Photo credit: Mohammad Fahim via Unsplash

Why I don’t intend on leaving the house till Phase 2

I'm looking forward to spending time with my friends again, but now isn't the time to break the rules.

Ashley Tan Yu Yi
Ashley Tan Yu Yi

Published: 8 June 2020, 10:59 PM

Jun 1 marked the exit of the circuit breaker, a date which many — including myself — had been looking forward to initially. Even the evening sky on the last day of the circuit breaker, which was embellished with a straight rainbow, seemed to herald more positive times ahead.

But as the end of the circuit breaker approached us, it became increasingly clear to me that it would be safer and more responsible to stay home and hold off on any social activities. 

Spotting the “straight rainbow” gave me a sense of hope for the times to come, even if I knew that I wouldn’t be leaving the house post-circuit breaker. Photo Credit: Ashley Tan

When the final date of the circuit breaker was first announced, I received several messages from friends whom I’d been wanting to meet since I returned from Europe.

We were bubbling with excitement at the thought of meeting up again, reliving old memories and revelling in one another’s physical company. As the days closed in on the end of the circuit breaker, news alerts highlighted that social contact would continue to be minimised.

In fact, the only people we were allowed to be visiting in Phase 1 were our grandparents.

Though I was initially eager to meet up with friends, we soon realised we would have to postpone our plans after the circuit breaker ended. Photo Credit: Ashley Tan

Knowing that we need to be socially responsible doesn’t make it any easier 

Many have spoken about embracing the “new normal“, a term that unconsciously brings annoyance. The truth is that most of us don’t like the idea of having to change our ways and adopt behaviours which deviate from ones that we have been so comfortable with.

This irritation is compounded by the fact that the lifestyles we will need to adopt might put a damper on the way we conduct ourselves socially.

We all know that we need to exercise greater caution and try to avoid planning large-scale gatherings in the near future, regardless of whether official restrictions are lifted.

Yet knowing that does not make carrying it out any easier, especially since many of us regard our youth as the only time in our lives when we can be somewhat carefree.

It’s normal to feel frustrated, especially for those of us who had summer travel plans cancelled. Photo Credit: Ian Dooley via Unsplash

While the official guidelines have restricted social activities even during Phase 1, there are people who have tried to meet up with friends surreptitiously throughout the COVID-19 period. Finding ways to skirt around the rules or even flout them directly isn’t impossible, after all.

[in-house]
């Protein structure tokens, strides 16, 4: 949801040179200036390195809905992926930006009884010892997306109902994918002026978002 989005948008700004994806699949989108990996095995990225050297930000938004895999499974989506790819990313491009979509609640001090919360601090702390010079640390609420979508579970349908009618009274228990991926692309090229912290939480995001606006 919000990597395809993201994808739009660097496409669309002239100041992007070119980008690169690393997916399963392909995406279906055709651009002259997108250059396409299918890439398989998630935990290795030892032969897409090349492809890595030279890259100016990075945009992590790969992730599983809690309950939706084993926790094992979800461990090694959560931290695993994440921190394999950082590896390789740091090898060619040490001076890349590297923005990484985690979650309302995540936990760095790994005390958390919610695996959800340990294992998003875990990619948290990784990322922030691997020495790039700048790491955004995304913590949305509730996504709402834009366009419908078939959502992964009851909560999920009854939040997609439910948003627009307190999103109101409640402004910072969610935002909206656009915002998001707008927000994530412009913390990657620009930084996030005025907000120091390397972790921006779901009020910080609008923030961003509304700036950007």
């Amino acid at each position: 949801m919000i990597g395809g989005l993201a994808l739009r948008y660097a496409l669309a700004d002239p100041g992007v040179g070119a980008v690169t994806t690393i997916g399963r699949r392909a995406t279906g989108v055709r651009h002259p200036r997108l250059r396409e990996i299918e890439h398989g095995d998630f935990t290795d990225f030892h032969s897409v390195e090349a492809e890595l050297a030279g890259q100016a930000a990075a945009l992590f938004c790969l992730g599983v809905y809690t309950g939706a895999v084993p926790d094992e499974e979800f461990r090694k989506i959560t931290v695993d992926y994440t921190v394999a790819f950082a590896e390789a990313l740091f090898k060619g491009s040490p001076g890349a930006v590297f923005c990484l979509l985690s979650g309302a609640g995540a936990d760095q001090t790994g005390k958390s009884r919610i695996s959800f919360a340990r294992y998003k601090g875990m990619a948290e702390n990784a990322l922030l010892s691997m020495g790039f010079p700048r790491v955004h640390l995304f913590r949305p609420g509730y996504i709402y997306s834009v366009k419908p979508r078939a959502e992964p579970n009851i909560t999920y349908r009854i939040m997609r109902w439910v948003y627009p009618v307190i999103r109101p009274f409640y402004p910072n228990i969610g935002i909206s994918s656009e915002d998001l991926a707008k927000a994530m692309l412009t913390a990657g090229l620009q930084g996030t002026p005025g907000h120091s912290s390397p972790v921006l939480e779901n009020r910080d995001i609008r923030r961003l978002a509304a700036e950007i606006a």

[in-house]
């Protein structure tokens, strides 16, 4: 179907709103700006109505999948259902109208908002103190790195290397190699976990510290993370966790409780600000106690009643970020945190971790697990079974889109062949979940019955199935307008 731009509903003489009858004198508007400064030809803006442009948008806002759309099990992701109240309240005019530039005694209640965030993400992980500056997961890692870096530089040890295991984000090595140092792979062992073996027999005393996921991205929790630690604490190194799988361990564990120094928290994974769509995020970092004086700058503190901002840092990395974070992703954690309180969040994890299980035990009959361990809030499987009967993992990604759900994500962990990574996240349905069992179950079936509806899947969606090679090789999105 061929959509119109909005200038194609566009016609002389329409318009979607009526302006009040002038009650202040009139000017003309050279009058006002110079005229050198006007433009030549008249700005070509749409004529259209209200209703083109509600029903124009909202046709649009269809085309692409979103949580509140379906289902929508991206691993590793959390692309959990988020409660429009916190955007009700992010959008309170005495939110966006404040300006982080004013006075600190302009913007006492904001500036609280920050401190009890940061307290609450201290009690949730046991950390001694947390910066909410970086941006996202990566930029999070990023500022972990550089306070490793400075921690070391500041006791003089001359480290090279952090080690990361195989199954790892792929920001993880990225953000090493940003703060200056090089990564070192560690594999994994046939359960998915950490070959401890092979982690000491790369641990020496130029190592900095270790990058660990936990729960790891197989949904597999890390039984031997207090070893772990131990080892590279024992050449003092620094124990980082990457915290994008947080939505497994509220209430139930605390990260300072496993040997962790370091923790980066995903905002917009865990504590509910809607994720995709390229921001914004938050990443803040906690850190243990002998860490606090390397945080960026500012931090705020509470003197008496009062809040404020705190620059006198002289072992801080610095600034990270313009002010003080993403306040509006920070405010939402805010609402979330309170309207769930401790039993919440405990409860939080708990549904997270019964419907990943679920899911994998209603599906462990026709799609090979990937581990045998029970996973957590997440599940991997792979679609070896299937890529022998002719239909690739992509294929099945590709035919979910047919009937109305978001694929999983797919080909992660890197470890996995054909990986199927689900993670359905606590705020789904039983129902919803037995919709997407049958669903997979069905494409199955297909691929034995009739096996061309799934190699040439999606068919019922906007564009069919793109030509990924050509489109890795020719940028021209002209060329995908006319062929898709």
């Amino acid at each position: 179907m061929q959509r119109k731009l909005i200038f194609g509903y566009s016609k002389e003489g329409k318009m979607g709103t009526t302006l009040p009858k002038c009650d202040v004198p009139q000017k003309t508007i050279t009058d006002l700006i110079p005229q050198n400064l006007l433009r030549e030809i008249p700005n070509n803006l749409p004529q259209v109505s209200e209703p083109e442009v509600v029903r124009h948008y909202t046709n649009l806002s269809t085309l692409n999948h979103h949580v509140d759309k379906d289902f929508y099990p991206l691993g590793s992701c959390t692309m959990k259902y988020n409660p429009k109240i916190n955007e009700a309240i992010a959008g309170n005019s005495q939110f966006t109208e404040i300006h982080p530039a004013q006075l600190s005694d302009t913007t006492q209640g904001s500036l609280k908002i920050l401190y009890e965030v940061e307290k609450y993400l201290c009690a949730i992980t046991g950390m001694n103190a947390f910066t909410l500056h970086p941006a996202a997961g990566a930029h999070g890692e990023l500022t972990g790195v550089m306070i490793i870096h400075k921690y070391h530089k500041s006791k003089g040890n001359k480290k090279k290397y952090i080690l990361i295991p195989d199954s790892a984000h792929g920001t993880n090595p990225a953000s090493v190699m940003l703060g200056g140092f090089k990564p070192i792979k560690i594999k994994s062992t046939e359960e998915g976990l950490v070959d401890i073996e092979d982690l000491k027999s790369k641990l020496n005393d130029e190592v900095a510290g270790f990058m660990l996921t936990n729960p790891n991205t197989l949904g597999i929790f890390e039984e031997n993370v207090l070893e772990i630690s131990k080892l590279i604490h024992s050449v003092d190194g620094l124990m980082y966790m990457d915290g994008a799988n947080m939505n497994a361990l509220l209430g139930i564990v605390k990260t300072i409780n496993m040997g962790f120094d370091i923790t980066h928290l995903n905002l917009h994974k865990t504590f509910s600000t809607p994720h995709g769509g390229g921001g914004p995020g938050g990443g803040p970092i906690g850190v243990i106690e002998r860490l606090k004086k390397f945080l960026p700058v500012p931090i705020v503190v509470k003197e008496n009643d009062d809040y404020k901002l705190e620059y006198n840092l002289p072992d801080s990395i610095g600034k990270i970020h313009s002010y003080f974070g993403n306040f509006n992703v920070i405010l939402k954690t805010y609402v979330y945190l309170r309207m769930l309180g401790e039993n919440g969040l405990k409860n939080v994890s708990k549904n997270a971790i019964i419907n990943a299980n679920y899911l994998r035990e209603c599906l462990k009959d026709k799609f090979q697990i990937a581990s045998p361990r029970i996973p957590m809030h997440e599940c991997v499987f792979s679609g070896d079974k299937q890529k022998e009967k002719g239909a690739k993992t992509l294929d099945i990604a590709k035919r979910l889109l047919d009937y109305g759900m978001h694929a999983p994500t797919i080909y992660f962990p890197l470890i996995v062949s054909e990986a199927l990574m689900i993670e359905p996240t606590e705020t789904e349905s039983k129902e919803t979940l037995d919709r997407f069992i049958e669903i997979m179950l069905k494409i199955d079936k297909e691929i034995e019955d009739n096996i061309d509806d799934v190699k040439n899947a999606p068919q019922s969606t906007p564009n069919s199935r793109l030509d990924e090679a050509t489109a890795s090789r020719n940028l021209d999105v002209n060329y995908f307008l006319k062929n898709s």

If my friends ask me to meet up during Phase 1 now, I would honestly feel disappointed at their lack of care and discretion rather than excited. The prospect of meeting our friends may be appealing, but now isn’t the best time.

Doing our part by choosing to exercise caution 

We need to confront the reality that is before us and accept the fact that community spread can only be reduced and contained if we play our part. With speeches and media posts stressing the need to “flatten the curve” and further preserve its plateau when it has been reached, staying socially responsible to safeguard our communities is crucial.

In fact, it is in everyone’s interests that we choose to not to leave the house unnecessarily or opt to head home after school instead of going out with friends.

If we care about our friends and family, choose to side with the better part of our judgement. Keeping a distance from them is, paradoxically, a way of showing concern. This is exactly why I’m holding off on leaving the house or engaging in any overt social activities until Phase 2.

Me (right) catching up with a good friend whom I hadn’t spoken to in a while via video call. Photo Credit: Ashley Tan


Withholding from social activities is hard, but we can do it 

We might not be comfortable with admitting this openly, but youths are, in fact, extremely creative and resilient.

We are able to switch fluently from standard English to more light-hearted lingo used in cyberspace (“mood”, “stan”, “slay”). We have proven to be successful in transitioning from in-person to online classes, all while creating tongue-in-cheek jokes and memes about graduating from #ZoomUniversity in the process.

We have even found ways to make the circuit breaker period more entertaining with special food deliveries to friends as well as late-night video calls that involve funny virtual backgrounds, laughter, and many rounds of SpyFall.

As we exit the circuit breaker and transition into the subsequent phases, let’s keep in mind that if anything, COVID-19 has proven that we can, and will, adapt.

The best part? The more measures we take to protect ourselves and loved ones, the faster we’ll be able to get back to some of the things that we were used to and enjoyed.

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